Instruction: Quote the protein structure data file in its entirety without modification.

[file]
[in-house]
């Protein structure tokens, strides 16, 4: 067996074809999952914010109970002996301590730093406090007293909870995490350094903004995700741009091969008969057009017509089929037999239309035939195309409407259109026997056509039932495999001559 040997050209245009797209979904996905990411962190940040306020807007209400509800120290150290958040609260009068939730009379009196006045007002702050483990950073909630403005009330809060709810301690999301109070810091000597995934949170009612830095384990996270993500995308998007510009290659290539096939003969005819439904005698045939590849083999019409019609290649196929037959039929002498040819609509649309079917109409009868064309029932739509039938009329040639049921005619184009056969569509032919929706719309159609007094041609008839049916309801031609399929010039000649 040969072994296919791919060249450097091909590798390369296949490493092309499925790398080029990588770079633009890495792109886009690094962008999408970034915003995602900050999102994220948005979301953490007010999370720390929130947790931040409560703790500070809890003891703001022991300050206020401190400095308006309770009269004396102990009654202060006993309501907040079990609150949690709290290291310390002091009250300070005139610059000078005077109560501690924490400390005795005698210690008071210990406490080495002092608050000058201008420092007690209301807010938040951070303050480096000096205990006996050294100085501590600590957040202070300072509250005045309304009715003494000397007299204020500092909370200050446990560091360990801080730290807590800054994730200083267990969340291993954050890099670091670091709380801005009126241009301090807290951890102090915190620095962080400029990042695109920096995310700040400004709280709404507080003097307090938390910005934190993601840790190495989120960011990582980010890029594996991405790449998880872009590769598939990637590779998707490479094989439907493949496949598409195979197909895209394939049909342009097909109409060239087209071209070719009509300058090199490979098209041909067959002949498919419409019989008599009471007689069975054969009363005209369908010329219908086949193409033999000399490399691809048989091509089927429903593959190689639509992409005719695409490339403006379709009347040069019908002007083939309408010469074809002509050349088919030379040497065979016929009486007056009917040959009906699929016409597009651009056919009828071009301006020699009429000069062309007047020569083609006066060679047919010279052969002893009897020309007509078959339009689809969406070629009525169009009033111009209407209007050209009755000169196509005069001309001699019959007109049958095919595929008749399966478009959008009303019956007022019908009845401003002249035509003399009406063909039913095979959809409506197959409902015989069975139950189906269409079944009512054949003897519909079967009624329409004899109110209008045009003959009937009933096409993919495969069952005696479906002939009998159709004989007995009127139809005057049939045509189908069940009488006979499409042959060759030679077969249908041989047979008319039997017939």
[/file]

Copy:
[in-house]
């Protein structure tokens, strides 16, 4: 067996074809999952914010109970002996301590730093406090007293909870995490350094903004995700741009091969008969057009017509089929037999239309035939195309409407259109026997056509039932495999001559 040997050209245009797209979904996905990411962190940040306020807007209400509800120290150290958040609260009068939730009379009196006045007002702050483990950073909630403005009330809060709810301690999301109070810091000597995934949170009612830095384990996270993500995308998007510009290659290539096939003969005819439904005698045939590849083999019409019609290649196929037959039929002498040819609509649309079917109409009868064309029932739509039938009329040639049921005619184009056969569509032919929706719309159609007094041609008839049916309801031609399929010039000649 040969072994296919791919060249450097091909590798390369296949490493092309499925790398080029990588770079633009890495792109886009690094962008999408970034915003995602900050999102994220948005979301953490007010999370720390929130947790931040409560703790500070809890003891703001022991300050206020401190400095308006309770009269004396102990009654202060006993309501907040079990609150949690709290290291310390002091009250300070005139610059000078005077109560501690924490400390005795005698210690008071210990406490080495002092608050000058201008420092007690209301807010938040951070303050480096000096205990006996050294100085501590600590957040202070300072509250005045309304009715003494000397007299204020500092909370200050446990560091360990801080730290807590800054994730200083267990969340291993954050890099670091670091709380801005009126241009301090807290951890102090915190620095962080400029990042695109920096995310700040400004709280709404507080003097307090938390910005934190993601840790190495989120960011990582980010890029594996991405790449998880872009590769598939990637590779998707490479094989439907493949496949598409195979197909895209394939049909342009097909109409060239087209071209070719009509300058090199490979098209041909067959002949498919419409019989008599009471007689069975054969009363005209369908010329219908086949193409033999000399490399691809048989091509089927429903593959190689639509992409005719695409490339403006379709009347040069019908002007083939309408010469074809002509050349088919030379040497065979016929009486007056009917040959009906699929016409597009651009056919009828071009301006020699009429000069062309007047020569083609006066060679047919010279052969002893009897020309007509078959339009689809969406070629009525169009009033111009209407209007050209009755000169196509005069001309001699019959007109049958095919595929008749399966478009959008009303019956007022019908009845401003002249035509003399009406063909039913095979959809409506197959409902015989069975139950189906269409079944009512054949003897519909079967009624329409004899109110209008045009003959009937009933096409993919495969069952005696479906002939009998159709004989007995009127139809005057049939045509189908069940009488006979499409042959060759030679077969249908041989047979008319039997017939």